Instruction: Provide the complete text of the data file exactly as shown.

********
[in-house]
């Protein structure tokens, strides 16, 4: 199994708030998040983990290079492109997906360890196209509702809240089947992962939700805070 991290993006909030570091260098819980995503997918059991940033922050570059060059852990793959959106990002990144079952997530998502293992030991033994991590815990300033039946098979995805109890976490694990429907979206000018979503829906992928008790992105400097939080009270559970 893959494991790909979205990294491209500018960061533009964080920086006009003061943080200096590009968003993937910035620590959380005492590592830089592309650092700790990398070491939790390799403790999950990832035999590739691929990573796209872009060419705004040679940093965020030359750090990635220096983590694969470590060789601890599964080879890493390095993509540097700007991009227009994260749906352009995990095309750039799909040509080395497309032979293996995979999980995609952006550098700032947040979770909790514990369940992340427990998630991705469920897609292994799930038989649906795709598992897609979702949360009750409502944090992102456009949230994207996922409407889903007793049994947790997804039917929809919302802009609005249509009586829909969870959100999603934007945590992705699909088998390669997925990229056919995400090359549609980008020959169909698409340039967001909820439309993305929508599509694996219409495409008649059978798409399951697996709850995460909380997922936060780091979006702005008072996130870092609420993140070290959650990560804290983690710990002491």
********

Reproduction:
[in-house]
């Protein structure tokens, strides 16, 4: 199994708030998040983990290079492109997906360890196209509702809240089947992962939700805070 991290993006909030570091260098819980995503997918059991940033922050570059060059852990793959959106990002990144079952997530998502293992030991033994991590815990300033039946098979995805109890976490694990429907979206000018979503829906992928008790992105400097939080009270559970 893959494991790909979205990294491209500018960061533009964080920086006009003061943080200096590009968003993937910035620590959380005492590592830089592309650092700790990398070491939790390799403790999950990832035999590739691929990573796209872009060419705004040679940093965020030359750090990635220096983590694969470590060789601890599964080879890493390095993509540097700007991009227009994260749906352009995990095309750039799909040509080395497309032979293996995979999980995609952006550098700032947040979770909790514990369940992340427990998630991705469920897609292994799930038989649906795709598992897609979702949360009750409502944090992102456009949230994207996922409407889903007793049994947790997804039917929809919302802009609005249509009586829909969870959100999603934007945590992705699909088998390669997925990229056919995400090359549609980008020959169909698409340039967001909820439309993305929508599509694996219409495409008649059978798409399951697996709850995460909380997922936060780091979006702005008072996130870092609420993140070290959650990560804290983690710990002491």